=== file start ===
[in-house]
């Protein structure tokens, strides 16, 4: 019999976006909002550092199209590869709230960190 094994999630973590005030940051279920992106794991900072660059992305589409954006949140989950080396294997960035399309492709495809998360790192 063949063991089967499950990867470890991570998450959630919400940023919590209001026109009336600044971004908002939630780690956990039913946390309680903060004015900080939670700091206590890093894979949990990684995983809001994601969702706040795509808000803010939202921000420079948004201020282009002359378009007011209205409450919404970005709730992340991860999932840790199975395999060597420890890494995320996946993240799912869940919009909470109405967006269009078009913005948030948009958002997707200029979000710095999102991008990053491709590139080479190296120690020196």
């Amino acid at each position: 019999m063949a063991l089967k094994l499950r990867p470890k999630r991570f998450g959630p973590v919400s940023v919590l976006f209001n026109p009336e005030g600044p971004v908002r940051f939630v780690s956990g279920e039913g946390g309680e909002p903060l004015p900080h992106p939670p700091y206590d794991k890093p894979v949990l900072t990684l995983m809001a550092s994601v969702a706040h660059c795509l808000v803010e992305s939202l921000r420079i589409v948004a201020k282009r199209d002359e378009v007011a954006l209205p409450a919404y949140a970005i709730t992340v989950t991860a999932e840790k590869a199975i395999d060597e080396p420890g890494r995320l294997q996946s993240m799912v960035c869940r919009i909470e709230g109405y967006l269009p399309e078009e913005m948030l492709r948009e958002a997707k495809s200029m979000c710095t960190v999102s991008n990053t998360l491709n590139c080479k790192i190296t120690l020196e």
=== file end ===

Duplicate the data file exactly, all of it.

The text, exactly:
[in-house]
């Protein structure tokens, strides 16, 4: 019999976006909002550092199209590869709230960190 094994999630973590005030940051279920992106794991900072660059992305589409954006949140989950080396294997960035399309492709495809998360790192 063949063991089967499950990867470890991570998450959630919400940023919590209001026109009336600044971004908002939630780690956990039913946390309680903060004015900080939670700091206590890093894979949990990684995983809001994601969702706040795509808000803010939202921000420079948004201020282009002359378009007011209205409450919404970005709730992340991860999932840790199975395999060597420890890494995320996946993240799912869940919009909470109405967006269009078009913005948030948009958002997707200029979000710095999102991008990053491709590139080479190296120690020196």
């Amino acid at each position: 019999m063949a063991l089967k094994l499950r990867p470890k999630r991570f998450g959630p973590v919400s940023v919590l976006f209001n026109p009336e005030g600044p971004v908002r940051f939630v780690s956990g279920e039913g946390g309680e909002p903060l004015p900080h992106p939670p700091y206590d794991k890093p894979v949990l900072t990684l995983m809001a550092s994601v969702a706040h660059c795509l808000v803010e992305s939202l921000r420079i589409v948004a201020k282009r199209d002359e378009v007011a954006l209205p409450a919404y949140a970005i709730t992340v989950t991860a999932e840790k590869a199975i395999d060597e080396p420890g890494r995320l294997q996946s993240m799912v960035c869940r919009i909470e709230g109405y967006l269009p399309e078009e913005m948030l492709r948009e958002a997707k495809s200029m979000c710095t960190v999102s991008n990053t998360l491709n590139c080479k790192i190296t120690l020196e």